SCOP has also been developed to create a renewable energy source by implementing a unique pressure reducing/hydroelectric generating station (PR/HGS) to regulate effluent discharge into the lake. A significant amount of hydraulic head is created by the difference in elevation between the wastewater treatment plants and Lake Mead. This need to dissipate the hydraulic head in the conveyance system requires the use of a pressure reducing station (PRS) and also provides an opportunity to incorporate a hydroelectric facility into the SCOP Project to generate renewable electrical energy. The SCOP Project, therefore, includes a hydropower station to create renewable energy from effluent to produce revenue that can partially offset the cost of operating the SCOP Project.
Effluent to Energy and It Is Renewable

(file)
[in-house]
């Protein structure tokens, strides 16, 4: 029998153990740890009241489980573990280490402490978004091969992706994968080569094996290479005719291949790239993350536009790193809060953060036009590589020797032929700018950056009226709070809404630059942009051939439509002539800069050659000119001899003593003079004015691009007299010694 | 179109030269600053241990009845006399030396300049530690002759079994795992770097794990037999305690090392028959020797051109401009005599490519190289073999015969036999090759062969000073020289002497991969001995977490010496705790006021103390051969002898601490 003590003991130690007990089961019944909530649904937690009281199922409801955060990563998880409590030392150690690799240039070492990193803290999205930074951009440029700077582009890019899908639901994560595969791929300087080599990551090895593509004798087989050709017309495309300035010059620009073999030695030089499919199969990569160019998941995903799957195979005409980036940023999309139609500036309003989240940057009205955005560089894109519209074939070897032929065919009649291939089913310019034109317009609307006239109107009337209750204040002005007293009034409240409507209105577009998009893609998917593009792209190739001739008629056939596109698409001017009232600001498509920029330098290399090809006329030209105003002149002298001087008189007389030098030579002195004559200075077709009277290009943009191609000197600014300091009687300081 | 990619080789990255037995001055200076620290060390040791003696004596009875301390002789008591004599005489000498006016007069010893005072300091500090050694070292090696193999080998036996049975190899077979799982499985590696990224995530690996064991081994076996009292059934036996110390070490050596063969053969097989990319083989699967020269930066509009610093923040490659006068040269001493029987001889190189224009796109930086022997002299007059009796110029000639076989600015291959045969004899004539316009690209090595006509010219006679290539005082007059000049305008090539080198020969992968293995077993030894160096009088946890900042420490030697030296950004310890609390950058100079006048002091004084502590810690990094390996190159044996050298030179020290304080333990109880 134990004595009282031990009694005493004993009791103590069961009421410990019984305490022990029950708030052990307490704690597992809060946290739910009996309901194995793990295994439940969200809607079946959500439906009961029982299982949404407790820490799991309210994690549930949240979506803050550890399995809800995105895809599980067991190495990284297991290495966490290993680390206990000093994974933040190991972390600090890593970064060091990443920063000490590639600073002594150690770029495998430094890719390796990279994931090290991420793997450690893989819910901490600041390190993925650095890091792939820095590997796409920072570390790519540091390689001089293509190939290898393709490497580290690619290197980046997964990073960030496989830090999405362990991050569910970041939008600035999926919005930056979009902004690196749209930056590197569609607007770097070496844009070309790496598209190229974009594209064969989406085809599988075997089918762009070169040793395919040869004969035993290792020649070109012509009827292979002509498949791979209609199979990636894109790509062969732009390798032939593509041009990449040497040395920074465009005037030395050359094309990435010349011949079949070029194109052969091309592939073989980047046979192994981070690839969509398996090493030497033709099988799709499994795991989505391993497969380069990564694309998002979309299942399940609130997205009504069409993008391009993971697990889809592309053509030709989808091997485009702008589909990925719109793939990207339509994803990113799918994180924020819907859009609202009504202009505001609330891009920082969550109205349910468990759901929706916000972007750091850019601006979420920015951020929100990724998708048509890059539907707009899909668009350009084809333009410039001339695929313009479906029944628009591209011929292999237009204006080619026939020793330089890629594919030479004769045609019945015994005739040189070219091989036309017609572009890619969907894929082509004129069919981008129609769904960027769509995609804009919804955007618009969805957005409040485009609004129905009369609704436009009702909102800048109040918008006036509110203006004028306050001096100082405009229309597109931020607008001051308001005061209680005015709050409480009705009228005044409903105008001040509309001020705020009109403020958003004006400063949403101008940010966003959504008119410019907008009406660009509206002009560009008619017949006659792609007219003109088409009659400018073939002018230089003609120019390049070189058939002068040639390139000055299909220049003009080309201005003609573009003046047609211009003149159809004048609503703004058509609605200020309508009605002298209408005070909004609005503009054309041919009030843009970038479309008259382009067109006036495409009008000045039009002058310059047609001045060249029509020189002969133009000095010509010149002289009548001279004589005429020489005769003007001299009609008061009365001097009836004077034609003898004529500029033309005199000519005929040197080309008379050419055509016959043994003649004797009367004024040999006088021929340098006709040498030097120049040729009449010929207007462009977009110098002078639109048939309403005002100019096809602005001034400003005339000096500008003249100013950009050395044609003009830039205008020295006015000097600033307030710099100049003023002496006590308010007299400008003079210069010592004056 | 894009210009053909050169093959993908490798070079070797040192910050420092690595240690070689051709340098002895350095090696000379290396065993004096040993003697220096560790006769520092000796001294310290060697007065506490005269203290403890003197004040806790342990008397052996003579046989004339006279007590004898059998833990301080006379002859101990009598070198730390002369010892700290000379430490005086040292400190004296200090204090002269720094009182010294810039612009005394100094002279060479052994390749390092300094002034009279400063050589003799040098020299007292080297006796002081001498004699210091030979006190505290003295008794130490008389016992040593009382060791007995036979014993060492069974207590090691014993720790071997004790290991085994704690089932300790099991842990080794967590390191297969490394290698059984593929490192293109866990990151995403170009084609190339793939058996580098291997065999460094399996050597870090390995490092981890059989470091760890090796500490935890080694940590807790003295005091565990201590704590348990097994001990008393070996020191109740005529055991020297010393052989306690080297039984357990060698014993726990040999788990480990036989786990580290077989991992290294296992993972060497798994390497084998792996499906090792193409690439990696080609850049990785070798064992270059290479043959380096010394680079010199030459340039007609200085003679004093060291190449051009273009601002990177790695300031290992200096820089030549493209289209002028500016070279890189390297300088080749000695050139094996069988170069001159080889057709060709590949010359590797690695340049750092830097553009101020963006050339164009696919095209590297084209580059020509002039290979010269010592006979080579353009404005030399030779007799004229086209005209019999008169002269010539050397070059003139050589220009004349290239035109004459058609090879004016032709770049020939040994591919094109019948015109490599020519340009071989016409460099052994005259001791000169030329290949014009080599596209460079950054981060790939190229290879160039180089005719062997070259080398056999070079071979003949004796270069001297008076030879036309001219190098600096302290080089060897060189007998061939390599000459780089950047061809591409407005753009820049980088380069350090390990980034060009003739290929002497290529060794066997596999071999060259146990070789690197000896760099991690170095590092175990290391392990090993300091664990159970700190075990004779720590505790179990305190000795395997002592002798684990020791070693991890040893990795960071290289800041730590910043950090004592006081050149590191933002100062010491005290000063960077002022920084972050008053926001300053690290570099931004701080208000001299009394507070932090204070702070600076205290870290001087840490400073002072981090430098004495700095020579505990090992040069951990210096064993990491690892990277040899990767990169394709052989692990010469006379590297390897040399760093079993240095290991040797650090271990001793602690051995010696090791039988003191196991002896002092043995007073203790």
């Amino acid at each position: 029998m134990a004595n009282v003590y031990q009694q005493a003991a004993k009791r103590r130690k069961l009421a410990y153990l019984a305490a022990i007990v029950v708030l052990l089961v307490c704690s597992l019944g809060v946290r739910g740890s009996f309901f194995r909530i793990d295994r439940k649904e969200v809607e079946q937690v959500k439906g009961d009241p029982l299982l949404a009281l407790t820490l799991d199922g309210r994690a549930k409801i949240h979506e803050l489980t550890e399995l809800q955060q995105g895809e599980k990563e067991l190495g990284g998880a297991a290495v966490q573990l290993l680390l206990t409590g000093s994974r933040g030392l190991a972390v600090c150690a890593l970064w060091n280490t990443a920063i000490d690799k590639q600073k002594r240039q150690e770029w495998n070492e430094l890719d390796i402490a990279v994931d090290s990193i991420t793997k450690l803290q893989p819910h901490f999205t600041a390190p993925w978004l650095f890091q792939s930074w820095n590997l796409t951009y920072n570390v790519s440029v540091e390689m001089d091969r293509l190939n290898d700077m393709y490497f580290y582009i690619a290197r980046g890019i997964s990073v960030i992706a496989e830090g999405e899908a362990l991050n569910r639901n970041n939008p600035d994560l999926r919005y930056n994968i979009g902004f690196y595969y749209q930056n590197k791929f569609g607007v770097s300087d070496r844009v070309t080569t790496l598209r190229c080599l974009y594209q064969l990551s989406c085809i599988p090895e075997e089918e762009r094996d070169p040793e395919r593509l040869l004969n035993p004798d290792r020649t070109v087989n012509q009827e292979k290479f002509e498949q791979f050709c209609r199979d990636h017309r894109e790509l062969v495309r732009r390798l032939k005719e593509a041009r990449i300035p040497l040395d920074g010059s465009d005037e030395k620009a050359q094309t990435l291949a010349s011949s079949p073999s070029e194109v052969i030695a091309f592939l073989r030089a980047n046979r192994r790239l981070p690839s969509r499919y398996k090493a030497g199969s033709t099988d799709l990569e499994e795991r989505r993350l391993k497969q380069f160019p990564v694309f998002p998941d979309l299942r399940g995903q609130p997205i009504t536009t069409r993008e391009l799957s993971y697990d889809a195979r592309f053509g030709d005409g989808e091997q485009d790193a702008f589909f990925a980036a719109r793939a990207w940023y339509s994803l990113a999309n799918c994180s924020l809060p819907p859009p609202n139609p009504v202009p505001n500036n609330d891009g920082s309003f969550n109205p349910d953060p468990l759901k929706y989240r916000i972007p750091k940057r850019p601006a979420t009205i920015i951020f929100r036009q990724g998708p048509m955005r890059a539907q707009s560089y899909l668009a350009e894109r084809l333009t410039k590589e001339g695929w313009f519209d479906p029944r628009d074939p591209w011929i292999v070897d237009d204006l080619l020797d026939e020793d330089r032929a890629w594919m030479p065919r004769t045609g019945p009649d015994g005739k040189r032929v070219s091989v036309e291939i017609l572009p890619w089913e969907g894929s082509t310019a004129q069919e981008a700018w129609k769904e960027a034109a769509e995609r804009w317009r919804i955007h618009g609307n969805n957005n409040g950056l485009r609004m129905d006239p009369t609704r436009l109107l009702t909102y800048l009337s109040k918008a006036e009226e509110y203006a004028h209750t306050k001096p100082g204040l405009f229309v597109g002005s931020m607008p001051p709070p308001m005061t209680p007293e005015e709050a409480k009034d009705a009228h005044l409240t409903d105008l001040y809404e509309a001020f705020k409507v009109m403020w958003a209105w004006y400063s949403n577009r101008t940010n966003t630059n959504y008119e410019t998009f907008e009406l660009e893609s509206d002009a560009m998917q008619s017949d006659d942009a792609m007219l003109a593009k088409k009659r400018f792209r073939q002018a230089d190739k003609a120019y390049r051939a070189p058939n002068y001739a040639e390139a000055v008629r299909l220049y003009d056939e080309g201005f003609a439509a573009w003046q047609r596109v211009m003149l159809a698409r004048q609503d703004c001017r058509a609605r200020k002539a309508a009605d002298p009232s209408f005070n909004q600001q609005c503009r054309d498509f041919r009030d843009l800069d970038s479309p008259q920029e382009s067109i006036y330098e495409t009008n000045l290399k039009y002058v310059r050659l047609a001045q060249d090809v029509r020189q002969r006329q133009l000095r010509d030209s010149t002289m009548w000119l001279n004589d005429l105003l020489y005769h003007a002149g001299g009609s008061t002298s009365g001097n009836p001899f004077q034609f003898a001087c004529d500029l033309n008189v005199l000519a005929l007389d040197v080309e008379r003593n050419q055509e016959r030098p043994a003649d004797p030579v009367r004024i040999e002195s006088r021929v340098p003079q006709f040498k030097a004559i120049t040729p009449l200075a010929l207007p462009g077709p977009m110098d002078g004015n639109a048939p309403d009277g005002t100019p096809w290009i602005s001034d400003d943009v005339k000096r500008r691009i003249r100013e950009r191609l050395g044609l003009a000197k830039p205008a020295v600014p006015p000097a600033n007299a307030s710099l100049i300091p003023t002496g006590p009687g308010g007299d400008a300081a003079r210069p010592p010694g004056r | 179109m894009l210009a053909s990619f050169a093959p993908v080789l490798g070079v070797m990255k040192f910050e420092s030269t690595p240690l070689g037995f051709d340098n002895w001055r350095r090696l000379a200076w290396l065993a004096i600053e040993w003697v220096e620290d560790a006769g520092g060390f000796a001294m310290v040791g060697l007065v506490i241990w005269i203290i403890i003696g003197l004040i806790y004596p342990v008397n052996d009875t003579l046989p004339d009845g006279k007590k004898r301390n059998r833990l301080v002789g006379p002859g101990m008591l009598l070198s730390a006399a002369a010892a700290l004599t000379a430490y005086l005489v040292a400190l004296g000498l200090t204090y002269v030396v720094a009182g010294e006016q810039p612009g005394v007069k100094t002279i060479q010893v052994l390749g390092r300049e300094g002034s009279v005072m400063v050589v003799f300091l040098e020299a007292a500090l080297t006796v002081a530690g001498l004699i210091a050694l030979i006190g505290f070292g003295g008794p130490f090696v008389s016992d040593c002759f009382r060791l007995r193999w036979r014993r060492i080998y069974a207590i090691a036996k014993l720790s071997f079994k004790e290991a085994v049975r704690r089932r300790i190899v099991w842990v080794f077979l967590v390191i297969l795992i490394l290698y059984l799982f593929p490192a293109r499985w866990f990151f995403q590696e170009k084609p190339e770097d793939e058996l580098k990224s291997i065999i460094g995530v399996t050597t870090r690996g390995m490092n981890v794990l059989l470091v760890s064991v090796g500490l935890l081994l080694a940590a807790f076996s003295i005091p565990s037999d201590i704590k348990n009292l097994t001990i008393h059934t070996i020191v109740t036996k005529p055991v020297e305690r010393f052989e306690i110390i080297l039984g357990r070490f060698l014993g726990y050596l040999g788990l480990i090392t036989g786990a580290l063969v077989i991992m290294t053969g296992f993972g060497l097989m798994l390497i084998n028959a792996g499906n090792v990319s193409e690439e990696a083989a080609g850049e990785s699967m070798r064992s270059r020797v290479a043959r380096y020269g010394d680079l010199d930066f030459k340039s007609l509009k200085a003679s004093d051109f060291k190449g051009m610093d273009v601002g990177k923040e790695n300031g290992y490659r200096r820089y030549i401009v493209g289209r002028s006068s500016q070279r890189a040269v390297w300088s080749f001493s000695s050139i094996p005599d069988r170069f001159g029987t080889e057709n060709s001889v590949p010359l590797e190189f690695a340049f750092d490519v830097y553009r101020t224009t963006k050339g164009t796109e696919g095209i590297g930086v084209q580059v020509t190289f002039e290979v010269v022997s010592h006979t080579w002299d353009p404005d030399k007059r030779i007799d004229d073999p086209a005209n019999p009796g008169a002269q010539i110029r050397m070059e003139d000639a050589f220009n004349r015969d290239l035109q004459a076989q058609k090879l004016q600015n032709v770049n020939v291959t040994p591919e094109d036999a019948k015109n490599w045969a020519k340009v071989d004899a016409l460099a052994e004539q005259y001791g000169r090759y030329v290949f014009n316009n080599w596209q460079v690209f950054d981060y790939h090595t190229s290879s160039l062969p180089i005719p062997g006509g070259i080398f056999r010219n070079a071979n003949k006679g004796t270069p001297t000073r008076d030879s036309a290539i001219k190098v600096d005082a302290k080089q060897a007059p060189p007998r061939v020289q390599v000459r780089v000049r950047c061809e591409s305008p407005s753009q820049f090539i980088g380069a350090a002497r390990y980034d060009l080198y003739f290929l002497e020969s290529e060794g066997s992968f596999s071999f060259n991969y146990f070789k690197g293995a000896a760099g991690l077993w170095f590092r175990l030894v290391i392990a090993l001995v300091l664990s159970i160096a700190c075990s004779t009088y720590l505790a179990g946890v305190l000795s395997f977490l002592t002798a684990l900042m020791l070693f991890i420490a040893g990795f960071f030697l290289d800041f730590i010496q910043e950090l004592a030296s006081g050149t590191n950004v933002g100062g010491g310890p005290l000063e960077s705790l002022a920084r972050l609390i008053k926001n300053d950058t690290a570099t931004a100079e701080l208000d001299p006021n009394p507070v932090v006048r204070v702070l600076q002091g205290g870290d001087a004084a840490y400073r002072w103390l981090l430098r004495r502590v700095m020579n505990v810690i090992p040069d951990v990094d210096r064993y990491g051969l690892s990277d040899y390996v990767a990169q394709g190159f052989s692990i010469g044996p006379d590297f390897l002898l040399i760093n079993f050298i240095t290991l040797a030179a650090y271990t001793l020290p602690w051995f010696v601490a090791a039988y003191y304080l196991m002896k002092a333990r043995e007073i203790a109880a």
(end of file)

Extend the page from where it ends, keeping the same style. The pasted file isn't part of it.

The Systems Conveyance and Operations Program (SCOP), located in Clark County, Nevada, will enable the Clean Water Coalition (CWC) to improve the water quality of Lake Mead, the main water source for the Las Vegas Valley, and to meet the increasing water demands of its four member agencies: the City of Las Vegas (CLV), the Clark County Water Reclamation District (CCWRD), the City of Henderson (COH), and the City of North Las Vegas. The continuing growth in the Las Vegas Valley along with lowering water levels in Lake Mead has raised concerns about the existing effluent discharge location. The implementation of the SCOP Project will resolve those concerns by providing controlled, deepwater, diffused discharge of highly treated effluent into Lake Mead that will result in an overall improvement in lake water quality for lowering lake levels and increasing effluent discharge.